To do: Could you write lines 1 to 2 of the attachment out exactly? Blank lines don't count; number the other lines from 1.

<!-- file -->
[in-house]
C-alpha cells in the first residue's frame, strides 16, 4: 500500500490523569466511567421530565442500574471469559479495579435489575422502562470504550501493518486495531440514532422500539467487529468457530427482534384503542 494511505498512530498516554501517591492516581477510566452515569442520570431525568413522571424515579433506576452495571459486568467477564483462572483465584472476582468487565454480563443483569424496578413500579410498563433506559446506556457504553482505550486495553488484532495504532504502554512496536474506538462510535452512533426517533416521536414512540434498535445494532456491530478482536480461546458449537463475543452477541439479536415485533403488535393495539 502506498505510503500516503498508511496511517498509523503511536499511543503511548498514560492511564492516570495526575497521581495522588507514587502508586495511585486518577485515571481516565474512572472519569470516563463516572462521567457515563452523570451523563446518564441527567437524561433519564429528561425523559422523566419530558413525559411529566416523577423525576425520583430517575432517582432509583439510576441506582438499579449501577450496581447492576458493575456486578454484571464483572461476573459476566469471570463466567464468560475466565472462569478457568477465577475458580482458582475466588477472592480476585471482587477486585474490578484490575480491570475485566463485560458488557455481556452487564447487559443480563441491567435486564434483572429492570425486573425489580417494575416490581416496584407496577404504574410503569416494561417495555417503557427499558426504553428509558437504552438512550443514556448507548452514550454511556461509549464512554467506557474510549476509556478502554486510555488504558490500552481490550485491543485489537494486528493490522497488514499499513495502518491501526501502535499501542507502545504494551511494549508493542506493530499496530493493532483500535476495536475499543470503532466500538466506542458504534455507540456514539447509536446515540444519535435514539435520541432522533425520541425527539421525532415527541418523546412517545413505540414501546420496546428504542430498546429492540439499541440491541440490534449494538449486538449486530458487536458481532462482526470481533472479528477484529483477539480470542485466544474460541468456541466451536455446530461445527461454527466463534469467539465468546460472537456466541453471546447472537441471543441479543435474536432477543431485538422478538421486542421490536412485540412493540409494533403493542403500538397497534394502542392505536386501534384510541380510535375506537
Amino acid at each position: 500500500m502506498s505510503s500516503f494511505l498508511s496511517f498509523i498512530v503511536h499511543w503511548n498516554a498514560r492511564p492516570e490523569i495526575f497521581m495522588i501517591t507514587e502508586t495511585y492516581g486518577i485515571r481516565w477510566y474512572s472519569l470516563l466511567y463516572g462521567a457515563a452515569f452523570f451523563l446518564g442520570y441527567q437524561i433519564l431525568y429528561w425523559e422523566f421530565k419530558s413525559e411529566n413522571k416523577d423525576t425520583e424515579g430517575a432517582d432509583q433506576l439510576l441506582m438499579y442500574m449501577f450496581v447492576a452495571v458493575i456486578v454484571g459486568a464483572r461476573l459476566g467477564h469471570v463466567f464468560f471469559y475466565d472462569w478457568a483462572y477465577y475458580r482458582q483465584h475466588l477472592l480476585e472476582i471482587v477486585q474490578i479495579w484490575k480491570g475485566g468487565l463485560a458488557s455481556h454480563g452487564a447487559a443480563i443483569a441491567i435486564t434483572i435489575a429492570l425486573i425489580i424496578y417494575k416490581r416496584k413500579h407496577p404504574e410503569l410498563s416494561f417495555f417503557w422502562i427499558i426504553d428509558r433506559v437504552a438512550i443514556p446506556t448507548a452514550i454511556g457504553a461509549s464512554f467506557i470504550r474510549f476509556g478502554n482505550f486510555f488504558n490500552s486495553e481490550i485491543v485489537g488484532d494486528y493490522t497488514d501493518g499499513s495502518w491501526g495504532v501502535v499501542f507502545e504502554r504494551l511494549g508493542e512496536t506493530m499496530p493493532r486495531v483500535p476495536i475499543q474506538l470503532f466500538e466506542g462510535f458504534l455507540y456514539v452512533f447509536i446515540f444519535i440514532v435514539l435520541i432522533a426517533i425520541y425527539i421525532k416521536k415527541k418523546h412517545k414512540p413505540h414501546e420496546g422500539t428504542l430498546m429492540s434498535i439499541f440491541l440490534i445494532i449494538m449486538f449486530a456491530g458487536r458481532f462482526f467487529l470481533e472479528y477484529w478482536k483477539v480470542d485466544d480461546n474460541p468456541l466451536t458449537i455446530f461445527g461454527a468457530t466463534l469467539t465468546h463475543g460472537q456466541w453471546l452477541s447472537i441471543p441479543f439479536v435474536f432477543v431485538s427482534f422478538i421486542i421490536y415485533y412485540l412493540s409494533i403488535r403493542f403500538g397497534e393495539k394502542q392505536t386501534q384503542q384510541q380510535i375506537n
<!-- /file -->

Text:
[in-house]
C-alpha cells in the first residue's frame, strides 16, 4: 500500500490523569466511567421530565442500574471469559479495579435489575422502562470504550501493518486495531440514532422500539467487529468457530427482534384503542 494511505498512530498516554501517591492516581477510566452515569442520570431525568413522571424515579433506576452495571459486568467477564483462572483465584472476582468487565454480563443483569424496578413500579410498563433506559446506556457504553482505550486495553488484532495504532504502554512496536474506538462510535452512533426517533416521536414512540434498535445494532456491530478482536480461546458449537463475543452477541439479536415485533403488535393495539 502506498505510503500516503498508511496511517498509523503511536499511543503511548498514560492511564492516570495526575497521581495522588507514587502508586495511585486518577485515571481516565474512572472519569470516563463516572462521567457515563452523570451523563446518564441527567437524561433519564429528561425523559422523566419530558413525559411529566416523577423525576425520583430517575432517582432509583439510576441506582438499579449501577450496581447492576458493575456486578454484571464483572461476573459476566469471570463466567464468560475466565472462569478457568477465577475458580482458582475466588477472592480476585471482587477486585474490578484490575480491570475485566463485560458488557455481556452487564447487559443480563441491567435486564434483572429492570425486573425489580417494575416490581416496584407496577404504574410503569416494561417495555417503557427499558426504553428509558437504552438512550443514556448507548452514550454511556461509549464512554467506557474510549476509556478502554486510555488504558490500552481490550485491543485489537494486528493490522497488514499499513495502518491501526501502535499501542507502545504494551511494549508493542506493530499496530493493532483500535476495536475499543470503532466500538466506542458504534455507540456514539447509536446515540444519535435514539435520541432522533425520541425527539421525532415527541418523546412517545413505540414501546420496546428504542430498546429492540439499541440491541440490534449494538449486538449486530458487536458481532462482526470481533472479528477484529483477539480470542485466544474460541468456541466451536455446530461445527461454527466463534469467539465468546460472537456466541453471546447472537441471543441479543435474536432477543431485538422478538421486542421490536412485540412493540409494533403493542403500538397497534394502542392505536386501534384510541380510535375506537